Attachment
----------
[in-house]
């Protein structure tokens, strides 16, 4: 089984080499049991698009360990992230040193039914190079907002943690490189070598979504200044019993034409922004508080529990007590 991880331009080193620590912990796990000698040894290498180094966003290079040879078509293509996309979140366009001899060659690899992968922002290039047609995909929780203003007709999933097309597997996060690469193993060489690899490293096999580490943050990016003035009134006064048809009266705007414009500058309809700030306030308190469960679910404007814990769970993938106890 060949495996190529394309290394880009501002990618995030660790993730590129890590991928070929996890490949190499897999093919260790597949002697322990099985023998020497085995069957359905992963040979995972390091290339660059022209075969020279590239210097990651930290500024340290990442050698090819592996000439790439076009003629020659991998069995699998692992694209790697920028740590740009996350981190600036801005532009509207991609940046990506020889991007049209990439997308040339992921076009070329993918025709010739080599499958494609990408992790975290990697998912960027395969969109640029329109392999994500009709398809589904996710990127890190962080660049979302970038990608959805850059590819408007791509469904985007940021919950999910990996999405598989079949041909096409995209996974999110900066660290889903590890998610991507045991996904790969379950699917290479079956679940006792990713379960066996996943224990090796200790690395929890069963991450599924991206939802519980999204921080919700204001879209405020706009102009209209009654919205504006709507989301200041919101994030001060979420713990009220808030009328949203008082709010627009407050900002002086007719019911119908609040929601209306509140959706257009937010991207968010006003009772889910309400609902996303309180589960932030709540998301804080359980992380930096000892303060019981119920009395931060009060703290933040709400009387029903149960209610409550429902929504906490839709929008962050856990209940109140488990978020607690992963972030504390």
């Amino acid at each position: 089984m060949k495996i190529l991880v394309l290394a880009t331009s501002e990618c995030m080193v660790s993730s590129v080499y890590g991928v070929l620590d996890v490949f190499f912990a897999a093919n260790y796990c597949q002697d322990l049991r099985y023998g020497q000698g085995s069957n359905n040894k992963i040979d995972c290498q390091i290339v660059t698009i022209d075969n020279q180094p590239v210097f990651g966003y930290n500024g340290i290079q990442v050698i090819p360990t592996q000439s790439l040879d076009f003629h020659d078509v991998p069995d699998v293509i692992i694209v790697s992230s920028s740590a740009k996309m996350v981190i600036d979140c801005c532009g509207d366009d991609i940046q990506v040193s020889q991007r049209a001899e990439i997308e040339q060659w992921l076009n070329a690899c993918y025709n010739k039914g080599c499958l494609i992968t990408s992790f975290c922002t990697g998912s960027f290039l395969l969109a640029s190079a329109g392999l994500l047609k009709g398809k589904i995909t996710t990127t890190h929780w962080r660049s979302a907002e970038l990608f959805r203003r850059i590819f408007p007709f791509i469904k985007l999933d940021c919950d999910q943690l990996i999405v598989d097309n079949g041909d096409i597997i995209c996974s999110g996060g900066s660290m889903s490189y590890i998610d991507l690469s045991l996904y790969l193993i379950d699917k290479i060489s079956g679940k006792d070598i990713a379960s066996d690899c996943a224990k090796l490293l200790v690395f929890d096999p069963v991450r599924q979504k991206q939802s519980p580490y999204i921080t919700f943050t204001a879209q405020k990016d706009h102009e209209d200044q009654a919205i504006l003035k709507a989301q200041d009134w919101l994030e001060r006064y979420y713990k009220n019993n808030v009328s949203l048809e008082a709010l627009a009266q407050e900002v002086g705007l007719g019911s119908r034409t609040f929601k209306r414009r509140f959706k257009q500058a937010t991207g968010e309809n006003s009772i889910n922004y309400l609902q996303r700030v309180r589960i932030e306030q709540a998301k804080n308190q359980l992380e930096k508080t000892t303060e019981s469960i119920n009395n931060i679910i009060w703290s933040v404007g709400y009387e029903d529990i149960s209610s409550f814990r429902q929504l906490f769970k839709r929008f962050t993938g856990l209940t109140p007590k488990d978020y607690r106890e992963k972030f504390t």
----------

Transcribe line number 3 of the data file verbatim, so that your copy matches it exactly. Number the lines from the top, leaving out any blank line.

């Amino acid at each position: 089984m060949k495996i190529l991880v394309l290394a880009t331009s501002e990618c995030m080193v660790s993730s590129v080499y890590g991928v070929l620590d996890v490949f190499f912990a897999a093919n260790y796990c597949q002697d322990l049991r099985y023998g020497q000698g085995s069957n359905n040894k992963i040979d995972c290498q390091i290339v660059t698009i022209d075969n020279q180094p590239v210097f990651g966003y930290n500024g340290i290079q990442v050698i090819p360990t592996q000439s790439l040879d076009f003629h020659d078509v991998p069995d699998v293509i692992i694209v790697s992230s920028s740590a740009k996309m996350v981190i600036d979140c801005c532009g509207d366009d991609i940046q990506v040193s020889q991007r049209a001899e990439i997308e040339q060659w992921l076009n070329a690899c993918y025709n010739k039914g080599c499958l494609i992968t990408s992790f975290c922002t990697g998912s960027f290039l395969l969109a640029s190079a329109g392999l994500l047609k009709g398809k589904i995909t996710t990127t890190h929780w962080r660049s979302a907002e970038l990608f959805r203003r850059i590819f408007p007709f791509i469904k985007l999933d940021c919950d999910q943690l990996i999405v598989d097309n079949g041909d096409i597997i995209c996974s999110g996060g900066s660290m889903s490189y590890i998610d991507l690469s045991l996904y790969l193993i379950d699917k290479i060489s079956g679940k006792d070598i990713a379960s066996d690899c996943a224990k090796l490293l200790v690395f929890d096999p069963v991450r599924q979504k991206q939802s519980p580490y999204i921080t919700f943050t204001a879209q405020k990016d706009h102009e209209d200044q009654a919205i504006l003035k709507a989301q200041d009134w919101l994030e001060r006064y979420y713990k009220n019993n808030v009328s949203l048809e008082a709010l627009a009266q407050e900002v002086g705007l007719g019911s119908r034409t609040f929601k209306r414009r509140f959706k257009q500058a937010t991207g968010e309809n006003s009772i889910n922004y309400l609902q996303r700030v309180r589960i932030e306030q709540a998301k804080n308190q359980l992380e930096k508080t000892t303060e019981s469960i119920n009395n931060i679910i009060w703290s933040v404007g709400y009387e029903d529990i149960s209610s409550f814990r429902q929504l906490f769970k839709r929008f962050t993938g856990l209940t109140p007590k488990d978020y607690r106890e992963k972030f504390t």